Long-term scenarios play an important role in research on global environmental change. The climate change research community is developing new scenarios integrating future changes in climate and society to investigate climate impacts as well as options for mitigation and adaptation. One component of these new scenarios is a set of alternative futures of societal development known as the shared socioeconomic pathways (SSPs). The conceptual framework for the design and use of the SSPs calls for the development of global pathways describing the future evolution of key aspects of society that would together imply a range of challenges for mitigating and adapting to climate change. Here we present one component of these pathways: the SSP narratives, a set of five qualitative descriptions of future changes in demographics, human development, economy and lifestyle, policies and institutions, technology, and environment and natural resources.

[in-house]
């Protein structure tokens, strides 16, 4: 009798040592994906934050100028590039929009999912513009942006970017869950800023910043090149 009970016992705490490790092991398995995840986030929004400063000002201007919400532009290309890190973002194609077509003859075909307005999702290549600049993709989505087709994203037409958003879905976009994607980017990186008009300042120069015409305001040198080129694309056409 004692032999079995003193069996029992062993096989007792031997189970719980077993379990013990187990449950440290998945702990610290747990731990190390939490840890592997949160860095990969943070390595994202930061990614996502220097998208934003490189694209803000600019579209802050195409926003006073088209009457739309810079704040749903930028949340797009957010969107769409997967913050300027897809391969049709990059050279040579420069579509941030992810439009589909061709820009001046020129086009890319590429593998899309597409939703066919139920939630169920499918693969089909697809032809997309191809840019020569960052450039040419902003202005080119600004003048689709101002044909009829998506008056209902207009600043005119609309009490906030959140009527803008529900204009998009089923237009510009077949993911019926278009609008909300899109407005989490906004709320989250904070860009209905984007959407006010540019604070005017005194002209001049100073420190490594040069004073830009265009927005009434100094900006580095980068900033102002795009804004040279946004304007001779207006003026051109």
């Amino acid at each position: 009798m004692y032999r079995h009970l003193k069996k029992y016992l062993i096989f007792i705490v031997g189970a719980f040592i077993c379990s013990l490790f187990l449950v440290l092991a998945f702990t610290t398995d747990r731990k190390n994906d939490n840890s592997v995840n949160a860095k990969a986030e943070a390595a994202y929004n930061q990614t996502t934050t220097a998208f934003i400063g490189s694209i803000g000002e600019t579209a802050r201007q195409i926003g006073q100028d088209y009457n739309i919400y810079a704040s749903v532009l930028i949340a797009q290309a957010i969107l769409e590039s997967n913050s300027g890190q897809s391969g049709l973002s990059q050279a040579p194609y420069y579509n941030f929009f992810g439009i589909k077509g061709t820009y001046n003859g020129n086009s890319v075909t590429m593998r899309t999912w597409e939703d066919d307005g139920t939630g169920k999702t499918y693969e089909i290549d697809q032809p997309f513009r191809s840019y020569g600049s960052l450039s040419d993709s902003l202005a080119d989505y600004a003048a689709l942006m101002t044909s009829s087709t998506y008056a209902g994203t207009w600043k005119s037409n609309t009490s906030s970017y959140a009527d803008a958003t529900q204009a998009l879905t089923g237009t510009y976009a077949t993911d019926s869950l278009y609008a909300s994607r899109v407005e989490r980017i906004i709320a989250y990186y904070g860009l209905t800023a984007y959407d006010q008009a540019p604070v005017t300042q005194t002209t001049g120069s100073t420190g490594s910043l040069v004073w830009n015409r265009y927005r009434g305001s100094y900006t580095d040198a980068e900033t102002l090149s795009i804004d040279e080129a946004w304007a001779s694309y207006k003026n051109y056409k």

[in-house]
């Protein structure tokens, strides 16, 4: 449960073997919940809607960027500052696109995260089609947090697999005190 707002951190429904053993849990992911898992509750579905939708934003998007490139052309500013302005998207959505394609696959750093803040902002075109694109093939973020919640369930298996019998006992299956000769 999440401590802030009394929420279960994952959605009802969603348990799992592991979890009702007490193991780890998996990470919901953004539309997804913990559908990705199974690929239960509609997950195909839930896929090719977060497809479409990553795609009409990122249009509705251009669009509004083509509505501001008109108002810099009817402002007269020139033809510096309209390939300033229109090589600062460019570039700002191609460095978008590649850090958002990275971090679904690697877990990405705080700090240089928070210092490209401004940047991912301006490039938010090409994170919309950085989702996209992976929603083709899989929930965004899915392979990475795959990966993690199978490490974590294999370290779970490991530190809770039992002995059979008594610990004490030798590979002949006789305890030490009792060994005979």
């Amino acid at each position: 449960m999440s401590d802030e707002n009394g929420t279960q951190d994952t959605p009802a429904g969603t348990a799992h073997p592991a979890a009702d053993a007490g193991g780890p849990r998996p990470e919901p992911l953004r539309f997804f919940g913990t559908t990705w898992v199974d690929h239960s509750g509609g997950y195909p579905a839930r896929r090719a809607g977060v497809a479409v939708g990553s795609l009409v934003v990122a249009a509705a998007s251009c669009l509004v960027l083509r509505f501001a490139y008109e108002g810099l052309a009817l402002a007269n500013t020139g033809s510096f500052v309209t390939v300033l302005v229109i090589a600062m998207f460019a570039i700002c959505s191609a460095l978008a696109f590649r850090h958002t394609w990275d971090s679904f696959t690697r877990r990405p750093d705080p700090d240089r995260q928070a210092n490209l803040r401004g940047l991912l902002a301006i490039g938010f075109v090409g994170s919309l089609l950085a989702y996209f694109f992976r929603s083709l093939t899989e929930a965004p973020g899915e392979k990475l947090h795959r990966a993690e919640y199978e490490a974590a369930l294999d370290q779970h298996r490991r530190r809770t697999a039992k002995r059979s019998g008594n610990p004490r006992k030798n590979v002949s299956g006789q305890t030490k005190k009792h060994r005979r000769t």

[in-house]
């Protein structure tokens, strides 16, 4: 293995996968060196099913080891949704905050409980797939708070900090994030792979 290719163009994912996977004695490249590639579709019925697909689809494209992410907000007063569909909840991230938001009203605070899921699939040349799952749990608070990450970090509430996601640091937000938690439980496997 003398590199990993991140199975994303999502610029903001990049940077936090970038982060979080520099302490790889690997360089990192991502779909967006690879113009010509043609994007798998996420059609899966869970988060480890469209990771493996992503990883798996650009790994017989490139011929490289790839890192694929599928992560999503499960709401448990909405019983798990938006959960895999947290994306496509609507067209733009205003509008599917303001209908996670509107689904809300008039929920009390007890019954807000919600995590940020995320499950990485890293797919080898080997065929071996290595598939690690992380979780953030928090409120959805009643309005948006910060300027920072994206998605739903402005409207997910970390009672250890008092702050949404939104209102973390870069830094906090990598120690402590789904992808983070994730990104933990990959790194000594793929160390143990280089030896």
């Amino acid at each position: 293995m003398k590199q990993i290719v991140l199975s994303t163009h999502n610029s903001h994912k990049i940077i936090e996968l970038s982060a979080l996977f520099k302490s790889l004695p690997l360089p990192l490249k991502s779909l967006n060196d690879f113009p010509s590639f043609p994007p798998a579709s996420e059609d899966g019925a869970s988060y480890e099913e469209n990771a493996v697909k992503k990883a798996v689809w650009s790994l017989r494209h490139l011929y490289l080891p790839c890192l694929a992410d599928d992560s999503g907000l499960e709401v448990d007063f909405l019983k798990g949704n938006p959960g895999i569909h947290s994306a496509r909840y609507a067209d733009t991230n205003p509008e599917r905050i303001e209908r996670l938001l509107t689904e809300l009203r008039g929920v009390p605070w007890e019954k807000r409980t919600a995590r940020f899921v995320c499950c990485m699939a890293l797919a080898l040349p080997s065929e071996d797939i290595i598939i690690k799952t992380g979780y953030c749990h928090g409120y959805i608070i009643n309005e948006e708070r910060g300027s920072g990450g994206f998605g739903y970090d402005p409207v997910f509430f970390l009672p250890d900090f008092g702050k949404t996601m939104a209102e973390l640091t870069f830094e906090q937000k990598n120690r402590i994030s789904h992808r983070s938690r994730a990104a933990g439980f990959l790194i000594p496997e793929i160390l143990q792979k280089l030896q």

We describe the methods used to develop the narratives as well as how these pathways are hypothesized to produce particular combinations of challenges to mitigation and adaptation. Development of the narratives drew on expert opinion to (1) identify key determinants of these challenges that were essential to incorporate in the narratives and (2) combine these elements in the narratives in a manner consistent with scholarship on their inter-relationships. The narratives are intended as a description of plausible future conditions at the level of large world regions that can serve as a basis for integrated scenarios of emissions and land use, as well as climate impact, adaptation and vulnerability analyses.